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ron obvious

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Watched The Limehouse Golem the other night (OK but ultimately unsatisfying I found), which brought to memory the book it was adapted from, Dan Leno & The Limehouse Golem, which I read many years ago. Ackroyd was, & still is, one of my favourite authors. Along with Iris Murdoch I regard him as a writer of genius; for some bizarre reason the only novels of theirs I possess are their worst (well, before Murdoch got Alzheimer's) i.e. The Flight From The Enchanter & First LIght (written during the brief time Ackroyd left London).

I could never do any sort of justice in attempting to explain the astonishing abilities of these two authors, but, in attempting to recall Ackroyd's Limehouse novel I found this appraisal by a man who can. It's very long but I loved it. One of the joys of the internet for me (&, rather weirdly, appears to be written by a Finn!)

http://ethesis.helsinki.fi/julkaisut/hum/engla/pg/hanninen/leno.html

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I have been slowly reading his biography of William Blake. Fascinating insights into how London looked back in his day. Well researched but one of those books I need to read when I have a long holiday on a beach and can fully concentrate on it.

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I read Hawksmoor decades ago. I enjoyed it up to a point, but as I remember veered a bit too much towards grand guignol for my taste, and haven't read anything else, but I imagine his other novels are not all of a similar style. The biography of Blake sounds worth a look.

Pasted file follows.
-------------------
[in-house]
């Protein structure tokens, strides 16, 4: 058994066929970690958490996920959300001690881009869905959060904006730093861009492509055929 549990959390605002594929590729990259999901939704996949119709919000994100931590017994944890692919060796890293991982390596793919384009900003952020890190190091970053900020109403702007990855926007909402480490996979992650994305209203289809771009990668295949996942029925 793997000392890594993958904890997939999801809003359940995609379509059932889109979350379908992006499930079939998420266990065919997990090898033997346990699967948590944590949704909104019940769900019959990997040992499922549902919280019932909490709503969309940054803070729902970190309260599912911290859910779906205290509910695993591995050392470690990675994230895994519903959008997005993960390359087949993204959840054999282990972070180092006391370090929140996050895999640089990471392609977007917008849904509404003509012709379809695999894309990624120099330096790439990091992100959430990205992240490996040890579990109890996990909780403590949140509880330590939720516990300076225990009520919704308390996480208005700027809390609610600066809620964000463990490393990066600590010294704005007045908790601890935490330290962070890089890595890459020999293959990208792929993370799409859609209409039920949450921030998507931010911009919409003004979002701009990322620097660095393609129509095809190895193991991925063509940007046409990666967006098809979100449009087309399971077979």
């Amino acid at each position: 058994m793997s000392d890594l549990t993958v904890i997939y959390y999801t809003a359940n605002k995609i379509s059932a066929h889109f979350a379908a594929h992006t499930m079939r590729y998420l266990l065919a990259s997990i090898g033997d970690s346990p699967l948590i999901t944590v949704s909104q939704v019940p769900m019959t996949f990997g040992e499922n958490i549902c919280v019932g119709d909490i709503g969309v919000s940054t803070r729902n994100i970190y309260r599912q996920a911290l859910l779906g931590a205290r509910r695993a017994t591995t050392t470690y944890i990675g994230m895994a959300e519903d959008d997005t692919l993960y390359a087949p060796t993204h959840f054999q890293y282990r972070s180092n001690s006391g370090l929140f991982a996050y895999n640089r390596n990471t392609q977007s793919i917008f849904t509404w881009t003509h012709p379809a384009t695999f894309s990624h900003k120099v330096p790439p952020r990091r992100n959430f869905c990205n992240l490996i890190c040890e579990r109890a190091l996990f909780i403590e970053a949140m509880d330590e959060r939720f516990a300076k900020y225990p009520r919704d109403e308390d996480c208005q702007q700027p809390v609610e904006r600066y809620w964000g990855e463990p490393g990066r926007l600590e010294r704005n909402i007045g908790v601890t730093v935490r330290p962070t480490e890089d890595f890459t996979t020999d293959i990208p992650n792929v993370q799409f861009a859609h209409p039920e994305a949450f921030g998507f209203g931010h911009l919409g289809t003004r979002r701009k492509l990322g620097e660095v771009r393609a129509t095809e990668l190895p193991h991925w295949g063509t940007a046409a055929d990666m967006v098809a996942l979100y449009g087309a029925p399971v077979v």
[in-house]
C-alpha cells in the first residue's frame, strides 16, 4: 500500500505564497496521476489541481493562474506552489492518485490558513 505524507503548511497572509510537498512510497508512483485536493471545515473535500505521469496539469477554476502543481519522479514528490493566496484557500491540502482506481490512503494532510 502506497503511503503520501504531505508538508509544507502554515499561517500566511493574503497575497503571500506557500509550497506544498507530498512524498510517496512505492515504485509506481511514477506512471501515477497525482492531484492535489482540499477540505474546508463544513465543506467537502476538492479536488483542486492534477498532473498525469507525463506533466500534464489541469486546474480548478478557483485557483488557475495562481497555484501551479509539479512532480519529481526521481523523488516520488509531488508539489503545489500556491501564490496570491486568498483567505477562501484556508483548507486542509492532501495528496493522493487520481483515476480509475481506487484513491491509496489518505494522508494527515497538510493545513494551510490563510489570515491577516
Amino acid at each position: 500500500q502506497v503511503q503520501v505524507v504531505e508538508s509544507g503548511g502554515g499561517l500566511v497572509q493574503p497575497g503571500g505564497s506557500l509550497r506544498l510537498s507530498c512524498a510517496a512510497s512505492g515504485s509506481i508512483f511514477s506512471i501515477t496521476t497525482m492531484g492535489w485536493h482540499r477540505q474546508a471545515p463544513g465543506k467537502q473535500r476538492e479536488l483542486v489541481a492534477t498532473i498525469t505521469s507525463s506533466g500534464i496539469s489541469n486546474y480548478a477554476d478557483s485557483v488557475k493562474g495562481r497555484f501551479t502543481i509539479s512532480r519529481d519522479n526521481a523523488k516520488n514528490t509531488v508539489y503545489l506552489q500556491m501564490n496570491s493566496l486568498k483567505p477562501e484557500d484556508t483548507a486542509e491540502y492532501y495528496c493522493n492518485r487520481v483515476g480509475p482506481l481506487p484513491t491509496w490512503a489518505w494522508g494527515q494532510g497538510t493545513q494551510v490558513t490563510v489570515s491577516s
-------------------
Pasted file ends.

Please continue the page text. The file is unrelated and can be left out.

On the bedside table at the moment: The Mystery of Olga Chekhova, by Anthony Beevor; Stalingrad, the novel by Vasily Grossman; How To Teach Philosophy To Your Dog, by Anthony McGowan, only just started; and a reread of The Polish Officer, by Alan Furst, whose work has fallen off a cliff and he really should stop, but the first half dozen or so of his WW2 spy novels are superb.

Three of the four centre on WW2, which seems backward-looking, but it was at one and the same time the worst event in the history of civiisation and the most fascinating. Out of which of course sprang the idea of making as certain as possible such a calamity could never happen again by uniting the continent in some politico-economic alliance...

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Read Hawksmoor Herman. It's quite short but contains so much. It's like the best poetry - suggests other worlds, possibilities, points outwards ...

Closing Line: “And then in my dream I looked down at myself and saw in what rags I stood; and I am a child again, begging on the threshold of eternity.”

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Flogging my way through Midnight's Children at the mo. Just started Book 3. It's very long & very dense; I couldn't honestly say I'm enjoying it but it's fascinating as an authentically Indian voice using an allegory of the birth of a child with the birth of an independent India & his subsequent surreal & tragi-comic progress (it actually starts with his doctor grandfather, who falls in love with his grandmother via a sheet with a hole in it :classic_blink:).

Got a couple of Muriel Sparks coming up next. The Driver's Seat was a real gobsmacker. I first came across her as a teenager in a horror anthology (van Thal), a ghost story set in broad daylight I seem to recall. I first encountered quite a few authors in those anthologies: Ray Bradbury, M R James, William Sansom (my favourite oddball author) spring to mind. 

Picked up a book by Johanna Skibsrud as well - never heard of her, so no idea whether I'll like it or not. Only one way to find out ...